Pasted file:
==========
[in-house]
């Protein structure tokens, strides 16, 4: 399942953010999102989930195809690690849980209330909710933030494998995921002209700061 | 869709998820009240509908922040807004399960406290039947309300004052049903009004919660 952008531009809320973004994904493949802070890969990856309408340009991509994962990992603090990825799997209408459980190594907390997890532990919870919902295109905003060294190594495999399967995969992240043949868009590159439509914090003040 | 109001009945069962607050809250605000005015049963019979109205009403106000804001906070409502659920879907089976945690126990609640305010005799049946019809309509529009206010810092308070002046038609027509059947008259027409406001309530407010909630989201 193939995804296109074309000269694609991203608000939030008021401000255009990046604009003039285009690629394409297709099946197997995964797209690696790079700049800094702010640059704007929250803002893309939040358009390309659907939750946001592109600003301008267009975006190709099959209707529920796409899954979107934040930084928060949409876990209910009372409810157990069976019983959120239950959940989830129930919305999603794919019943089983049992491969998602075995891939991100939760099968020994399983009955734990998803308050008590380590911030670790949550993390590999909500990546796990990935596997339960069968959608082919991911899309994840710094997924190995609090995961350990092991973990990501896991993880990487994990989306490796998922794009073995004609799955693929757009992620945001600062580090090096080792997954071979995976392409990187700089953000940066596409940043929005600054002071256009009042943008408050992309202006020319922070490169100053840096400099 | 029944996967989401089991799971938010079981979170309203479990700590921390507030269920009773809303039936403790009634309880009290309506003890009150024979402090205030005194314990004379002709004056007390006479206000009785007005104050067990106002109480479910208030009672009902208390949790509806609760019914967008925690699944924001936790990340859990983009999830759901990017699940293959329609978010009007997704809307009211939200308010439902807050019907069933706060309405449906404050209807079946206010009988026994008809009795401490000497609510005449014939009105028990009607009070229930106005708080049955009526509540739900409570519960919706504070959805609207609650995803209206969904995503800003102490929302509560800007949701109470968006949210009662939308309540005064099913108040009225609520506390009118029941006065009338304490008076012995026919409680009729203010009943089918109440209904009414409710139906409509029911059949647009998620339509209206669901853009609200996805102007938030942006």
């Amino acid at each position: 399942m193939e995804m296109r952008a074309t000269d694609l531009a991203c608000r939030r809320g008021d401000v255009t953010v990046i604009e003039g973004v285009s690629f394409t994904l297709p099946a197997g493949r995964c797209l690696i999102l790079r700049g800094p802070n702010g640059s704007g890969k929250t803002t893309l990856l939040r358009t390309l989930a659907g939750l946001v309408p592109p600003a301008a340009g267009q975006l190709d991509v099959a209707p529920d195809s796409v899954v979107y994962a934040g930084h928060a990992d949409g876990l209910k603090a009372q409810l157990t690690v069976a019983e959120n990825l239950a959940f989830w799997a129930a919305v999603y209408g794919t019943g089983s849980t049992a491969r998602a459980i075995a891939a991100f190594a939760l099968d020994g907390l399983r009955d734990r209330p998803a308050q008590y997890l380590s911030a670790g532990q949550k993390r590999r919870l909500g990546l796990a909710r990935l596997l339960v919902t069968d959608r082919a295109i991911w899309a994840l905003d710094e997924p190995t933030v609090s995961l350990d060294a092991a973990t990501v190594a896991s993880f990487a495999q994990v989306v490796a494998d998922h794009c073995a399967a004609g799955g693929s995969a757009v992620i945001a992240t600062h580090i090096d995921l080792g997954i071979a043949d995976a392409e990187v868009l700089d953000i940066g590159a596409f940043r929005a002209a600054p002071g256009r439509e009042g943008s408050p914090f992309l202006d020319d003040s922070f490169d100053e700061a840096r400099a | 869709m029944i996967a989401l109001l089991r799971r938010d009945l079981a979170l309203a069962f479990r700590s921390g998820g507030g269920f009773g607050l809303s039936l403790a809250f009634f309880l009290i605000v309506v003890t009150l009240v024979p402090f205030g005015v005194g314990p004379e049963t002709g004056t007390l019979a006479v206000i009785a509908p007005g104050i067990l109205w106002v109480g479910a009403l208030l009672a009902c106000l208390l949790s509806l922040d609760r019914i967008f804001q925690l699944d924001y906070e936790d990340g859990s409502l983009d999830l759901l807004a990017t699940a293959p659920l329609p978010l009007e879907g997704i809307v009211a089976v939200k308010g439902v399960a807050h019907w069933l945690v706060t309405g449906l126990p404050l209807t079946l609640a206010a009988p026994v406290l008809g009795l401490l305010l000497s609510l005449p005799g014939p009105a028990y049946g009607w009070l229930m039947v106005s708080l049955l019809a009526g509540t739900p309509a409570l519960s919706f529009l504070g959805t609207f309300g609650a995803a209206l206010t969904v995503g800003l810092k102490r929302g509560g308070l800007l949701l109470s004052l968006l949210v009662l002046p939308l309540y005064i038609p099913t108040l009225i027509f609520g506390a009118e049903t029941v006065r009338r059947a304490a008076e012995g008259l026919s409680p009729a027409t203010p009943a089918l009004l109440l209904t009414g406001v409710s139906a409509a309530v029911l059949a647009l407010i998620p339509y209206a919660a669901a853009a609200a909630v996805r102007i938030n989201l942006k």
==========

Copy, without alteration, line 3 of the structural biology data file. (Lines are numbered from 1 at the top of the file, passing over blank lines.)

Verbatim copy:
């Amino acid at each position: 399942m193939e995804m296109r952008a074309t000269d694609l531009a991203c608000r939030r809320g008021d401000v255009t953010v990046i604009e003039g973004v285009s690629f394409t994904l297709p099946a197997g493949r995964c797209l690696i999102l790079r700049g800094p802070n702010g640059s704007g890969k929250t803002t893309l990856l939040r358009t390309l989930a659907g939750l946001v309408p592109p600003a301008a340009g267009q975006l190709d991509v099959a209707p529920d195809s796409v899954v979107y994962a934040g930084h928060a990992d949409g876990l209910k603090a009372q409810l157990t690690v069976a019983e959120n990825l239950a959940f989830w799997a129930a919305v999603y209408g794919t019943g089983s849980t049992a491969r998602a459980i075995a891939a991100f190594a939760l099968d020994g907390l399983r009955d734990r209330p998803a308050q008590y997890l380590s911030a670790g532990q949550k993390r590999r919870l909500g990546l796990a909710r990935l596997l339960v919902t069968d959608r082919a295109i991911w899309a994840l905003d710094e997924p190995t933030v609090s995961l350990d060294a092991a973990t990501v190594a896991s993880f990487a495999q994990v989306v490796a494998d998922h794009c073995a399967a004609g799955g693929s995969a757009v992620i945001a992240t600062h580090i090096d995921l080792g997954i071979a043949d995976a392409e990187v868009l700089d953000i940066g590159a596409f940043r929005a002209a600054p002071g256009r439509e009042g943008s408050p914090f992309l202006d020319d003040s922070f490169d100053e700061a840096r400099a | 869709m029944i996967a989401l109001l089991r799971r938010d009945l079981a979170l309203a069962f479990r700590s921390g998820g507030g269920f009773g607050l809303s039936l403790a809250f009634f309880l009290i605000v309506v003890t009150l009240v024979p402090f205030g005015v005194g314990p004379e049963t002709g004056t007390l019979a006479v206000i009785a509908p007005g104050i067990l109205w106002v109480g479910a009403l208030l009672a009902c106000l208390l949790s509806l922040d609760r019914i967008f804001q925690l699944d924001y906070e936790d990340g859990s409502l983009d999830l759901l807004a990017t699940a293959p659920l329609p978010l009007e879907g997704i809307v009211a089976v939200k308010g439902v399960a807050h019907w069933l945690v706060t309405g449906l126990p404050l209807t079946l609640a206010a009988p026994v406290l008809g009795l401490l305010l000497s609510l005449p005799g014939p009105a028990y049946g009607w009070l229930m039947v106005s708080l049955l019809a009526g509540t739900p309509a409570l519960s919706f529009l504070g959805t609207f309300g609650a995803a209206l206010t969904v995503g800003l810092k102490r929302g509560g308070l800007l949701l109470s004052l968006l949210v009662l002046p939308l309540y005064i038609p099913t108040l009225i027509f609520g506390a009118e049903t029941v006065r009338r059947a304490a008076e012995g008259l026919s409680p009729a027409t203010p009943a089918l009004l109440l209904t009414g406001v409710s139906a409509a309530v029911l059949a647009l407010i998620p339509y209206a919660a669901a853009a609200a909630v996805r102007i938030n989201l942006k």